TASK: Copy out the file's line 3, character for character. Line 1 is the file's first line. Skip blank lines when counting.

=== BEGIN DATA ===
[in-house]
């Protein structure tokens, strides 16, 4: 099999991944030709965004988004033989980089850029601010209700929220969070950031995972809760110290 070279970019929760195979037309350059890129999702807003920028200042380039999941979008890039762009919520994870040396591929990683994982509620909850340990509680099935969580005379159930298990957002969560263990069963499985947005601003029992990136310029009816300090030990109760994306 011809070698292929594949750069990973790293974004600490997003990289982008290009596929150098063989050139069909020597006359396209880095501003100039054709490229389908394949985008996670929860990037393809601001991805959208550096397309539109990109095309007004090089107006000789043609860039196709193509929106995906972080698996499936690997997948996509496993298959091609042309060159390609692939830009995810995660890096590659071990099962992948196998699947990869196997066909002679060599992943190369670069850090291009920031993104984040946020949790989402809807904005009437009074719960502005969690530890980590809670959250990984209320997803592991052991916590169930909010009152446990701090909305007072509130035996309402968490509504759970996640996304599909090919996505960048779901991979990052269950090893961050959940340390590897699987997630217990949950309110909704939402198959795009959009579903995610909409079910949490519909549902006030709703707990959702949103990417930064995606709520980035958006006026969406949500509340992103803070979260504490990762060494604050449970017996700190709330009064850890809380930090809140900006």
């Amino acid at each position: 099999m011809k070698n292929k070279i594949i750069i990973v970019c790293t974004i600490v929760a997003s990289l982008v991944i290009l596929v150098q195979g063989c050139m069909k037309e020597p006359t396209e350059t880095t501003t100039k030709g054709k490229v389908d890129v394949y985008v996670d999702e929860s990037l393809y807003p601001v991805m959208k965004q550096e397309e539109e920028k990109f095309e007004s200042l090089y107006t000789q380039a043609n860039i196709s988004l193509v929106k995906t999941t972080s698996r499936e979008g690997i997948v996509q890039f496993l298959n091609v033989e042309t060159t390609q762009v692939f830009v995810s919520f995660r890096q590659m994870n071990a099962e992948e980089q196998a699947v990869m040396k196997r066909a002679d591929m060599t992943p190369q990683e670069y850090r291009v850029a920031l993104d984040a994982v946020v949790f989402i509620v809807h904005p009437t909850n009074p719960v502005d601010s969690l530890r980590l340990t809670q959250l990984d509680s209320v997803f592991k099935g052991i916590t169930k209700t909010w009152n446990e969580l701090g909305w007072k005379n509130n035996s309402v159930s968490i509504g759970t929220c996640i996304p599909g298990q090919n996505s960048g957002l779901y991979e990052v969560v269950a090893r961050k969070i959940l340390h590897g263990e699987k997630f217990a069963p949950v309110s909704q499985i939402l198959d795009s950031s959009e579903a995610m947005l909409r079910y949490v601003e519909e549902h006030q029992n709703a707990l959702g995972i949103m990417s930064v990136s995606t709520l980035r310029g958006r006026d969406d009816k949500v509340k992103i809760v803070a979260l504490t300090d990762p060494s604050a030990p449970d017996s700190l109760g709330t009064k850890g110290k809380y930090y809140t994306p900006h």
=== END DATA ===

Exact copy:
């Amino acid at each position: 099999m011809k070698n292929k070279i594949i750069i990973v970019c790293t974004i600490v929760a997003s990289l982008v991944i290009l596929v150098q195979g063989c050139m069909k037309e020597p006359t396209e350059t880095t501003t100039k030709g054709k490229v389908d890129v394949y985008v996670d999702e929860s990037l393809y807003p601001v991805m959208k965004q550096e397309e539109e920028k990109f095309e007004s200042l090089y107006t000789q380039a043609n860039i196709s988004l193509v929106k995906t999941t972080s698996r499936e979008g690997i997948v996509q890039f496993l298959n091609v033989e042309t060159t390609q762009v692939f830009v995810s919520f995660r890096q590659m994870n071990a099962e992948e980089q196998a699947v990869m040396k196997r066909a002679d591929m060599t992943p190369q990683e670069y850090r291009v850029a920031l993104d984040a994982v946020v949790f989402i509620v809807h904005p009437t909850n009074p719960v502005d601010s969690l530890r980590l340990t809670q959250l990984d509680s209320v997803f592991k099935g052991i916590t169930k209700t909010w009152n446990e969580l701090g909305w007072k005379n509130n035996s309402v159930s968490i509504g759970t929220c996640i996304p599909g298990q090919n996505s960048g957002l779901y991979e990052v969560v269950a090893r961050k969070i959940l340390h590897g263990e699987k997630f217990a069963p949950v309110s909704q499985i939402l198959d795009s950031s959009e579903a995610m947005l909409r079910y949490v601003e519909e549902h006030q029992n709703a707990l959702g995972i949103m990417s930064v990136s995606t709520l980035r310029g958006r006026d969406d009816k949500v509340k992103i809760v803070a979260l504490t300090d990762p060494s604050a030990p449970d017996s700190l109760g709330t009064k850890g110290k809380y930090y809140t994306p900006h």